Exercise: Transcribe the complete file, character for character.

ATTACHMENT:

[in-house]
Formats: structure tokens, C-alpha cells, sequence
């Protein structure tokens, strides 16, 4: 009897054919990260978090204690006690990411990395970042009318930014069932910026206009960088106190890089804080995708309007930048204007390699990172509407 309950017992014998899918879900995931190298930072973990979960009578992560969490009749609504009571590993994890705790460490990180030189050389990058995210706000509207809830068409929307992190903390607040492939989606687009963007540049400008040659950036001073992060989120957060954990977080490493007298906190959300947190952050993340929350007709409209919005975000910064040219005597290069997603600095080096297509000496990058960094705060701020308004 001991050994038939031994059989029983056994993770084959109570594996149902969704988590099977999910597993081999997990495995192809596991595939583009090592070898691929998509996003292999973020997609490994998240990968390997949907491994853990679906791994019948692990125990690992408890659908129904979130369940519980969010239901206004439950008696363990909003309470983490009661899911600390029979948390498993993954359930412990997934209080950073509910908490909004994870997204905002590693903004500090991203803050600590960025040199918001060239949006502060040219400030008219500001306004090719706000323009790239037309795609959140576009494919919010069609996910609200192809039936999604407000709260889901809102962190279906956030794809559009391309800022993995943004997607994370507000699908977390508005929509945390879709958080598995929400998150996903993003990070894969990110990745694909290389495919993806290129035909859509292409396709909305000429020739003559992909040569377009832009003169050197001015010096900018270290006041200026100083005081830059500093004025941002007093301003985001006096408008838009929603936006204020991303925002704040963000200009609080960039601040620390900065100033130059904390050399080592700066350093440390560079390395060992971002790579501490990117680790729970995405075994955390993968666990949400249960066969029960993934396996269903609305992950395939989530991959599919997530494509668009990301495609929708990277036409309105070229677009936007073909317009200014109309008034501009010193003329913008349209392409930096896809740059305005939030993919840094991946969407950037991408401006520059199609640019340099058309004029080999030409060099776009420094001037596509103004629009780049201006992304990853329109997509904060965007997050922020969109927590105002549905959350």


[in-house]
Formats: structure tokens, C-alpha cells, sequence
């Protein structure tokens, strides 16, 4: 009897054919990260978090204690006690990411990395970042009318930014069932910026206009960088106190890089804080995708309007930048204007390699990172509407 309950017992014998899918879900995931190298930072973990979960009578992560969490009749609504009571590993994890705790460490990180030189050389990058995210706000509207809830068409929307992190903390607040492939989606687009963007540049400008040659950036001073992060989120957060954990977080490493007298906190959300947190952050993340929350007709409209919005975000910064040219005597290069997603600095080096297509000496990058960094705060701020308004 001991050994038939031994059989029983056994993770084959109570594996149902969704988590099977999910597993081999997990495995192809596991595939583009090592070898691929998509996003292999973020997609490994998240990968390997949907491994853990679906791994019948692990125990690992408890659908129904979130369940519980969010239901206004439950008696363990909003309470983490009661899911600390029979948390498993993954359930412990997934209080950073509910908490909004994870997204905002590693903004500090991203803050600590960025040199918001060239949006502060040219400030008219500001306004090719706000323009790239037309795609959140576009494919919010069609996910609200192809039936999604407000709260889901809102962190279906956030794809559009391309800022993995943004997607994370507000699908977390508005929509945390879709958080598995929400998150996903993003990070894969990110990745694909290389495919993806290129035909859509292409396709909305000429020739003559992909040569377009832009003169050197001015010096900018270290006041200026100083005081830059500093004025941002007093301003985001006096408008838009929603936006204020991303925002704040963000200009609080960039601040620390900065100033130059904390050399080592700066350093440390560079390395060992971002790579501490990117680790729970995405075994955390993968666990949400249960066969029960993934396996269903609305992950395939989530991959599919997530494509668009990301495609929708990277036409309105070229677009936007073909317009200014109309008034501009010193003329913008349209392409930096896809740059305005939030993919840094991946969407950037991408401006520059199609640019340099058309004029080999030409060099776009420094001037596509103004629009780049201006992304990853329109997509904060965007997050922020969109927590105002549905959350």